Report: 5G backhaul spending to reach $2B by 2022, NG-PON2 to dominate

Ericsson microwave backhaul (Ericsson)
Top vendors, including Cisco, Nokia, Huawei, Calix, Adtran, Ericsson and Alcatel-Lucent all have PON solutions for 5G backhaul.

The communications industry is certain 5G networks are going to need more backhaul. The question is, how much? CIR says $2 billion a year’s worth within five years, with half the annual total spent in the United States. The optical networking segment will be the main beneficiary, according to a new report from CIR.

CIR projected that Chinese service providers will spend more than $130 million on 5G backhaul in 2022. China will end up being the fastest-growing market for backhaul, CIR calculated, followed by South Korea.

The communications industry is relying increasingly on fiber-optic technology throughout networks, and the adoption of 5G, which requires higher speeds and lower latency, is only going to support that trend. Backhaul methods have always included both fiber and satellite channels, but CIR believes that fiber is going to be preferred going forward.

It appears to CIR that one particular configuration for backhaul is being favored.

“The technology that will dominate 5G backhaul will be NG-PON2,” CIR stated. “By 2022, more than $890 million will be spent on this technology for 5G backhaul."

The analyst firm noted that Verizon has selected NG-PON2 for 5G backhaul. Top vendors, including Cisco, Nokia, Huawei, Calix, Adtran, Ericsson and Alcatel-Lucent all have PON solutions for 5G backhaul.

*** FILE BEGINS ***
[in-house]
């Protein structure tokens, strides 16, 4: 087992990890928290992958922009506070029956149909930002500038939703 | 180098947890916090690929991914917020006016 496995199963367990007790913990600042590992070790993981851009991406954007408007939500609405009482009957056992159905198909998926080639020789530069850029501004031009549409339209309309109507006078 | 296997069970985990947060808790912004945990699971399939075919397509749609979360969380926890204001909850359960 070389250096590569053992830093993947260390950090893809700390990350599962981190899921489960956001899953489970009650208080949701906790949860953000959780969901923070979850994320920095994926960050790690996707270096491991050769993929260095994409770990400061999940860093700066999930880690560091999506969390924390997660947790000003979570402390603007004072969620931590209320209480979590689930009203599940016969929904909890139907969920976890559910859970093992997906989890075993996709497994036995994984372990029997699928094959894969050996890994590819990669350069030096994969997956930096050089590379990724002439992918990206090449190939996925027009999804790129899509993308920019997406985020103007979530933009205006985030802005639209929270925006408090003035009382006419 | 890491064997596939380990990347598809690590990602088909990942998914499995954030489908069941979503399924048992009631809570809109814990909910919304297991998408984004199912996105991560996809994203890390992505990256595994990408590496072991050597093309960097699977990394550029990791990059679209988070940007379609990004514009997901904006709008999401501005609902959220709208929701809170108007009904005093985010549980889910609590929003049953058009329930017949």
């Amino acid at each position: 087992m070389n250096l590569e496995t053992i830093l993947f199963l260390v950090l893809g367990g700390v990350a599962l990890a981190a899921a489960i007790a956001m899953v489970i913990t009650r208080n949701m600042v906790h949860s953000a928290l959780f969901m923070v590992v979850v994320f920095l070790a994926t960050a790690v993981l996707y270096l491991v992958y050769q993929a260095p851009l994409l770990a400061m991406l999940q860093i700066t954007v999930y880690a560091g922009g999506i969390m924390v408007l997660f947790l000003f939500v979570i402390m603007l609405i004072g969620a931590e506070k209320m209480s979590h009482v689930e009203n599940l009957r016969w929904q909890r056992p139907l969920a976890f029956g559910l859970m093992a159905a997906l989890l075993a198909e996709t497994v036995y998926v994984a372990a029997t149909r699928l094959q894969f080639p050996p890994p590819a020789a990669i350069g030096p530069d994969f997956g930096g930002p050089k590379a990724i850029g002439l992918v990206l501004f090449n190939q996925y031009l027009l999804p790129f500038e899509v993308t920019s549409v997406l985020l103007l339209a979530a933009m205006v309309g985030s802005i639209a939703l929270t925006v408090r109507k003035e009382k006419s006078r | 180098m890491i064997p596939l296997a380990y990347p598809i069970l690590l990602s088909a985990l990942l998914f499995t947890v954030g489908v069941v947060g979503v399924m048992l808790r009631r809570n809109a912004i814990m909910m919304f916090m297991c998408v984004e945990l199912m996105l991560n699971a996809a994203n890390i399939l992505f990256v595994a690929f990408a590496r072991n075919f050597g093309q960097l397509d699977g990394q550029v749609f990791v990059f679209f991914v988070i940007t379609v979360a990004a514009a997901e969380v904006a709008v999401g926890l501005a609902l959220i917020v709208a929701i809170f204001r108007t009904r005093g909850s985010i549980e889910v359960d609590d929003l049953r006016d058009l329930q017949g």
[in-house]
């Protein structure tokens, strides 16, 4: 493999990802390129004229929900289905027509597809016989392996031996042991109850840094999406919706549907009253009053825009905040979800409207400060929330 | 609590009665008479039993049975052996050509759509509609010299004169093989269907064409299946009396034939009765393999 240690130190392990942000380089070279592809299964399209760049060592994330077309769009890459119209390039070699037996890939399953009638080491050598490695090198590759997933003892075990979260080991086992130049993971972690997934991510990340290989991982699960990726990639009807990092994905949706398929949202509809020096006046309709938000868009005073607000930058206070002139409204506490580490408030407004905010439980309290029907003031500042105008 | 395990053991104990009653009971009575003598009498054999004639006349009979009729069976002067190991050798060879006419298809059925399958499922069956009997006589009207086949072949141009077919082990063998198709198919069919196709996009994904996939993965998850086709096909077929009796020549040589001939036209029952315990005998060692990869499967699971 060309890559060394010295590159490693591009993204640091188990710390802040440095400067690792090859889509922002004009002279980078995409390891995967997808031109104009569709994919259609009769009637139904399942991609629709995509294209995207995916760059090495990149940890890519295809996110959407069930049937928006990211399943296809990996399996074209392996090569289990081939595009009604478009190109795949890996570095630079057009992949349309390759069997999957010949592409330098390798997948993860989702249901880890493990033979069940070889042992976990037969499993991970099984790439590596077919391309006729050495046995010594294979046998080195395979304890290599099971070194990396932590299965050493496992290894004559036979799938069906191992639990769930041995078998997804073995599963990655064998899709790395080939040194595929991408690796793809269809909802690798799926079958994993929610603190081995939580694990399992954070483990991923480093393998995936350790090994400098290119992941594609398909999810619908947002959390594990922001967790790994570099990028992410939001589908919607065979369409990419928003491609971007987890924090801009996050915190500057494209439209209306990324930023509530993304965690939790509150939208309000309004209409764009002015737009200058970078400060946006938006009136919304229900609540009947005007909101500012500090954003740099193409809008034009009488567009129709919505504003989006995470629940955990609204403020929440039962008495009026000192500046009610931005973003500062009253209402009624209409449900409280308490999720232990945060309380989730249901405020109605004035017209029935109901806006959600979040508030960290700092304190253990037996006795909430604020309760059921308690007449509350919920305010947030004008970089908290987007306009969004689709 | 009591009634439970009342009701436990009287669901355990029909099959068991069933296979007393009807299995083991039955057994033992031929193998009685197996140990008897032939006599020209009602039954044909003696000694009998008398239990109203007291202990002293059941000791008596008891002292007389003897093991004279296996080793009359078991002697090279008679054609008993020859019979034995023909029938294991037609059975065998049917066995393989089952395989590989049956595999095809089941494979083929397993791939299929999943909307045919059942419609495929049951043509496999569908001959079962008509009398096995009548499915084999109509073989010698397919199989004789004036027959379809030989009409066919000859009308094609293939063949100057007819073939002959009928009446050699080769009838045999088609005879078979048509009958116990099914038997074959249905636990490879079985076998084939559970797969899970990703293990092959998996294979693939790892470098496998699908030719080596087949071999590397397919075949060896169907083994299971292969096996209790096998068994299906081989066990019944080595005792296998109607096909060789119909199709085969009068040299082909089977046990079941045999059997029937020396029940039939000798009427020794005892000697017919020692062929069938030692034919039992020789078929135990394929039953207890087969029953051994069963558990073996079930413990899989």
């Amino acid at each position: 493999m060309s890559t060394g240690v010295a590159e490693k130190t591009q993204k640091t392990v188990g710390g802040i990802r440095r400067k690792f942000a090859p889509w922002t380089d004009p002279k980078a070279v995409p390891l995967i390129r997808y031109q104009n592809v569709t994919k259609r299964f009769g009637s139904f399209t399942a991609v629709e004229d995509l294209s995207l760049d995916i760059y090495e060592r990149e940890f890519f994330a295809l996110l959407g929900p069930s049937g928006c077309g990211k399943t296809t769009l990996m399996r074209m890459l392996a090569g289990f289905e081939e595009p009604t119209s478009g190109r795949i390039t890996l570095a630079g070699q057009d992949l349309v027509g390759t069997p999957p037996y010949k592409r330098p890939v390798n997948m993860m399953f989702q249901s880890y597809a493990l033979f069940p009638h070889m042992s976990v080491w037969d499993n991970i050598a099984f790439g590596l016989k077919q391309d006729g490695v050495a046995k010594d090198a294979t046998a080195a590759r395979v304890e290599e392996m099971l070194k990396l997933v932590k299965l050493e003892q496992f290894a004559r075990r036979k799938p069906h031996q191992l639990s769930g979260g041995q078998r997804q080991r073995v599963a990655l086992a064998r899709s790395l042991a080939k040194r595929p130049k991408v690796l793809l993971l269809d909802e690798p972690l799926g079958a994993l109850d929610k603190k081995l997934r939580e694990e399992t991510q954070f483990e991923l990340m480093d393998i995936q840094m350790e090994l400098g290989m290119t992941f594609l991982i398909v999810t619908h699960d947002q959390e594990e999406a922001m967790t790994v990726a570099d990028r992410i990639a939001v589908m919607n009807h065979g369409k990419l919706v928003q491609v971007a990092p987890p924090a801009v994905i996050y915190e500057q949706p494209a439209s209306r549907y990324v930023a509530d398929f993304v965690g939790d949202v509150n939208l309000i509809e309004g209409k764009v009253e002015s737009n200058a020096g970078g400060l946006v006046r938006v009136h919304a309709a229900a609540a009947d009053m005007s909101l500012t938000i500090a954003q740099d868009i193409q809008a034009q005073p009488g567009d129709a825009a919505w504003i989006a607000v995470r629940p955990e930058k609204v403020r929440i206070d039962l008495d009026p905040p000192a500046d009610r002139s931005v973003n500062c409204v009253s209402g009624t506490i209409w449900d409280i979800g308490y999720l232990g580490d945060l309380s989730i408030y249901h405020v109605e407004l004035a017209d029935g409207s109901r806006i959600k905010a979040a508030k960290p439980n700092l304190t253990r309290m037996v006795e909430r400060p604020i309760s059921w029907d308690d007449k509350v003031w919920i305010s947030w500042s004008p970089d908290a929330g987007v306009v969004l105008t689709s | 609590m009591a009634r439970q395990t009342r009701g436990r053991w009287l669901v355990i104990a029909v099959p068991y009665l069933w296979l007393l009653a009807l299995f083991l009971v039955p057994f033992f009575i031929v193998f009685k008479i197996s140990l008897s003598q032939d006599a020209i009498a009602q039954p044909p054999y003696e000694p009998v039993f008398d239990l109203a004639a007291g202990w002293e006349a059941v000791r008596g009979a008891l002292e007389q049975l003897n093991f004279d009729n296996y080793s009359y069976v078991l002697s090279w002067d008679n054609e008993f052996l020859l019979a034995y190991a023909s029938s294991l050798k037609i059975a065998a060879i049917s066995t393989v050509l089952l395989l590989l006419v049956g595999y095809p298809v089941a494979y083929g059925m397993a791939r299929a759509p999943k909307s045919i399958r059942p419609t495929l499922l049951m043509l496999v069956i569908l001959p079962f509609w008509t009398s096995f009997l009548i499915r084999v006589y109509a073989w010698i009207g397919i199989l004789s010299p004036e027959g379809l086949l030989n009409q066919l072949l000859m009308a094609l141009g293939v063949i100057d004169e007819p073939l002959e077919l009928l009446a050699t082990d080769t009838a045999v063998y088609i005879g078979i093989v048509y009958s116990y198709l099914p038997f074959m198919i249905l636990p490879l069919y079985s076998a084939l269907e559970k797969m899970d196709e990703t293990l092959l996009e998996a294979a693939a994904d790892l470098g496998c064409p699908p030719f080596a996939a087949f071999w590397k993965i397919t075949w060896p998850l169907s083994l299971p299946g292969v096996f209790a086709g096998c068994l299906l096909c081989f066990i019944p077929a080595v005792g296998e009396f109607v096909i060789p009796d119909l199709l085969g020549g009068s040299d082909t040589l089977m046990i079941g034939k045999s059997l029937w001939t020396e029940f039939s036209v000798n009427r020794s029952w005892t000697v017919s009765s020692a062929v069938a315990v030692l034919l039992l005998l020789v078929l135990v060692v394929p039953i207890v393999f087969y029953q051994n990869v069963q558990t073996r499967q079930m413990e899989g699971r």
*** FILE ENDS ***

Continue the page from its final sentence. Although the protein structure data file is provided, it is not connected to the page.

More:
NG-PON2 should remain the most popular technological choice, provided prices come down as expected, based on the development of less costly tunable components, CIR said. Most of the suppliers of those components will be based in China, the firm expects. 

CIR also calculated that more than 170,000 fiber miles (280,000 kilometers) of cable is expected to be shipped for 5G backhaul applications in 2022, with major fiber and cable suppliers such as Corning already showing signs of specifically targeting 5G infrastructure with their products.

The firm also noted that the introduction of high-speed wireless may have the side effect of reducing the need for fiber to the premise/home (FTTP/FTTH).

There will be some short-term uncertainty until 5G standards are finally ratified, but CIR concluded that “5G is potentially a massive opportunity for the fiber optics industry, with this taken to include opportunities for the makers of modules and components as well as the fiber/cable manufacturers themselves.”